A Capehart Scatchard Blog

Appellate Division Finds Parent Liable for Tuition Payment to School District for Lack of Domicile

By on January 5, 2018 in Students with 0 Comments

On December 27, 2017, the New Jersey Appellate Division affirmed the Commissioner of Education’s determination in T.L. o/b/o A.B. v. Union Township Board of Education that a parent and her child were not domiciled within the Union Township School District for two school years and therefore her child was not entitled to a free public education in that district. As a result, the parent was ordered to reimburse the Union Township Board of Education (“Board”) for the cost of the child’s education for that time period.

The case involved parent T.L. and her child A.B. For the 2014-2015 and 2015-2016 school years, T.L. enrolled A.B. in the Union Township School District using A.B.’s grandmother’s house in Union Township as their residence. Meanwhile, T.L. owned a home in Hillside, which is in a different school district. T.L. claimed that she used the Hillside home for investment purposes. However, she never actually rented it. In October 2014, during a school lesson, A.B. told her teacher that she is not supposed to talk about her house and she is supposed to say that her grandmother’s house in Union Township is her house.

The teacher reported the potential residency issue. Consequently, the Board initiated an investigation. Surveillance revealed T.L. leaving the Hillside home in the morning with A.B. and driving her to school in Union Township. In contrast, T.L. was not seen leaving the Union Township address.

The Board then notified T.L. that A.B. was not properly domiciled within Union Township and was ineligible to attend school there free of charge. As a result, T.L. sought a hearing before the Board, at which time she showed her driver’s license, car registration, credit union statement, Macy’s store credit card, medical bills, voter registration, and postage from her pharmacy all bearing the Union Township address. The Board committee hearing the matter directed investigators to inspect both of the homes to gather additional information as to A.B.’s domicile. Those inspections were inconclusive. The Board ultimately found that T.L. did not establish her and A.B.’s actual residence in Union Township.

T.L. then appealed the Board’s decision. When the matter was heard before an Administrative Law Judge (“ALJ”), T.L. claimed that the Board’s surveillance was flawed insofar that she was hosting guests at the Hillside residence on the dates of observation and further that the investigator did not observe her vehicle leaving the Hillside home. However, T.L. did not provide any credible evidence to support these assertions. Further, a neighbor of the Union Township home testified that she never saw A.B. and T.L. live at that house. The ALJ also rejected T.L.’s argument that she had various documents bearing the Union Township address because she never actually established that she assisted with paying utilities there. In short, the ALJ upheld the Board’s determination, which was further affirmed by the Commissioner.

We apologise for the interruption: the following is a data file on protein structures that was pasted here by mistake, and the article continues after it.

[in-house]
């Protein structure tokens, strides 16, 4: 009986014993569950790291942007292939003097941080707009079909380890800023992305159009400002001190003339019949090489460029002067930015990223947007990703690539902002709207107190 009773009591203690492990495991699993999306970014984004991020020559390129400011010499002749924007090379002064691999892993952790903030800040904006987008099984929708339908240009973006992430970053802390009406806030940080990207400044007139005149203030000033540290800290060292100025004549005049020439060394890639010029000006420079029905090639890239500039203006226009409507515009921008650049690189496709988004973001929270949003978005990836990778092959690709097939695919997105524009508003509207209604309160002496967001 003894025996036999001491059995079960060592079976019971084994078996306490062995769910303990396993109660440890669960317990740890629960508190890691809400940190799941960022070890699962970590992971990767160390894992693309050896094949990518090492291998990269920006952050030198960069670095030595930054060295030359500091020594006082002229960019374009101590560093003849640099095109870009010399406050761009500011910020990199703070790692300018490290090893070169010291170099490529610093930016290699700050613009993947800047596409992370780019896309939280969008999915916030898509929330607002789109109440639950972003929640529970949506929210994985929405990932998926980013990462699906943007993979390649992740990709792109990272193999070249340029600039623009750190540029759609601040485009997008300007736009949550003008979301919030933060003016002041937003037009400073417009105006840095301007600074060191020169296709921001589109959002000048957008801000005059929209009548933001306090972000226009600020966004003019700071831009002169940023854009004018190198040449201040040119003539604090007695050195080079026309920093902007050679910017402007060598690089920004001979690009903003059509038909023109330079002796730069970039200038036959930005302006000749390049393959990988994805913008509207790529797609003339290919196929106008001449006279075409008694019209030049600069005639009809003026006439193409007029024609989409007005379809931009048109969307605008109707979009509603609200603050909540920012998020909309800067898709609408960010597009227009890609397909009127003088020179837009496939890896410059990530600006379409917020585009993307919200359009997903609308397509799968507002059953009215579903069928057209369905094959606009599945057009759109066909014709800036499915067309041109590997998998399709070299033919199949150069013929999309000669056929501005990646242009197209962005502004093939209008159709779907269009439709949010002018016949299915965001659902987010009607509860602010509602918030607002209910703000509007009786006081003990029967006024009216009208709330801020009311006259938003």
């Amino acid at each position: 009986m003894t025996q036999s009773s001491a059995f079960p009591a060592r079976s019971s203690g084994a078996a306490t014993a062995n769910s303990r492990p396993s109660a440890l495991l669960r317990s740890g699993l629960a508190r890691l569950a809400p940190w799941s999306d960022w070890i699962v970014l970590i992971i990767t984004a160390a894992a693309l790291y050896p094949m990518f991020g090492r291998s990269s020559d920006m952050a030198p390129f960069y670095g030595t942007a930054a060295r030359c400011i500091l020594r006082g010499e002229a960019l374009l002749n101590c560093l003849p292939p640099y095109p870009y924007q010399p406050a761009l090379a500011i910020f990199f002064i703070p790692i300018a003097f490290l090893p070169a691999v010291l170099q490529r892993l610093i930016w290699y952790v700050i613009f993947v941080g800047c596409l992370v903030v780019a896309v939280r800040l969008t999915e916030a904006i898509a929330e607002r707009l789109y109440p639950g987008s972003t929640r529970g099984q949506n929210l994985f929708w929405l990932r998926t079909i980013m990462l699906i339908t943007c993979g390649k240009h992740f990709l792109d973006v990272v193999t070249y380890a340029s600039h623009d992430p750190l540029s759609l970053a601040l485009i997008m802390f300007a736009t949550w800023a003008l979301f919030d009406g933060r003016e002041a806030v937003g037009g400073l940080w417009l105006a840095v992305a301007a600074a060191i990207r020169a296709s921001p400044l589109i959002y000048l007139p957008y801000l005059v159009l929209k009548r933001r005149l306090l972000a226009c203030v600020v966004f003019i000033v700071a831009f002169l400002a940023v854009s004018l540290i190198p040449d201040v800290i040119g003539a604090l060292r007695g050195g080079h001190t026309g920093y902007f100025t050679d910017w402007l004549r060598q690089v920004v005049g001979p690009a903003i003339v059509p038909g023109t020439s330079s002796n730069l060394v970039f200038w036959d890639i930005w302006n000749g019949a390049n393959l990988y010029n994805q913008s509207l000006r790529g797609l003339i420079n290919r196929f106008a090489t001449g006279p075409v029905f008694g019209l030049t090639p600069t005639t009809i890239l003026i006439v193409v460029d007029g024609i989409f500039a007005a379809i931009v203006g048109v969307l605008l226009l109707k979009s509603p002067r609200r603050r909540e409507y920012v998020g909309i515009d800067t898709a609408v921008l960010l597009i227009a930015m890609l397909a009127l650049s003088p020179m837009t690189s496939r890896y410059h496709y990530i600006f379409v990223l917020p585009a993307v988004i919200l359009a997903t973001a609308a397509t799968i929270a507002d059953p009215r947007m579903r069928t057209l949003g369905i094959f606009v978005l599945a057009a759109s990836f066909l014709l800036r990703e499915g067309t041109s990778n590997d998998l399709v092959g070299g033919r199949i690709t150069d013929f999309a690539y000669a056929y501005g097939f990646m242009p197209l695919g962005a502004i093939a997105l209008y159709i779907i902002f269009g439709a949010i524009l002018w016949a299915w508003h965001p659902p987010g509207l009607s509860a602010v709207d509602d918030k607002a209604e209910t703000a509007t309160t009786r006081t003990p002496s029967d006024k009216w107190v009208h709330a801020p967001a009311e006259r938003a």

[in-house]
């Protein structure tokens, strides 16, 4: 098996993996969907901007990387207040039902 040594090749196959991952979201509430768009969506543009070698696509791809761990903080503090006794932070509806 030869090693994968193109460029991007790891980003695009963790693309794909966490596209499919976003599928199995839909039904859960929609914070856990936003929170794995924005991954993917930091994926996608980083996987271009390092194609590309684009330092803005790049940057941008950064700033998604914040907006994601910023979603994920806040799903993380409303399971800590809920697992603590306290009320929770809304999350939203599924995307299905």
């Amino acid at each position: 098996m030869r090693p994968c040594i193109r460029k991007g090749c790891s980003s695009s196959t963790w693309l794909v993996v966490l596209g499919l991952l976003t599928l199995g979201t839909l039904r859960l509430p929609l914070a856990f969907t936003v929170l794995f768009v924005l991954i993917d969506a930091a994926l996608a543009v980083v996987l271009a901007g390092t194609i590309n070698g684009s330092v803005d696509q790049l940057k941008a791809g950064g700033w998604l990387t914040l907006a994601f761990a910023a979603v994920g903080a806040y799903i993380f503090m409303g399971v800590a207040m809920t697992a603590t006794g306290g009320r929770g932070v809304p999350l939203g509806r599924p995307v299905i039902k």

T.L. then appealed the Commissioner’s decision to the Appellate Division, which did not disturb the lower decisions because they were not arbitrary, capricious, or unreasonable. Specifically, the Appellate Division found the surveillance by the Board to be compelling of the fact that T.L. and A.B. did not reside at the Union Township address on a continuous and permanent basis – contrary to the requirements of domicile. Further, the Appellate Division relied on A.B.’s own statements to her teacher that the Union Township house was not her home. Due to the lack of domicile, the parent was required to pay tuition to the Board for the two school years that the child was ineligible to attend school within Union Township free of charge.


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About the Author

About the Author:

Sanmathi (Sanu) Dev, Esq. concentrates her practice on the representation of boards of education and charter schools in all areas of school law including: labor and employment, special education, Section 504, student discipline, FERPA, Anti-Bullying Bill of Rights Act, student residency, civil rights, tenure, OPRA, and OPMA. In connection with these representations, she is experienced in handling matters before State and Federal courts, including the Office of Administrative Law. Ms. Dev is an experienced special education litigator and defends school districts in due process hearings from inception through trial. In addition, she has handled matters before governmental agencies, including the U.S. Office for Civil Rights and New Jersey Division on Civil Rights. Ms. Dev routinely conducts training and seminars, drafts policies and manuals, and provides strategic advice to school administrators regarding school law issues. Ms. Dev was recently recognized as one of South Jersey’s Awesome Attorneys as published by South Jersey Magazine. She is licensed to practice law in New Jersey, the District Court for the District of New Jersey and Pennsylvania.


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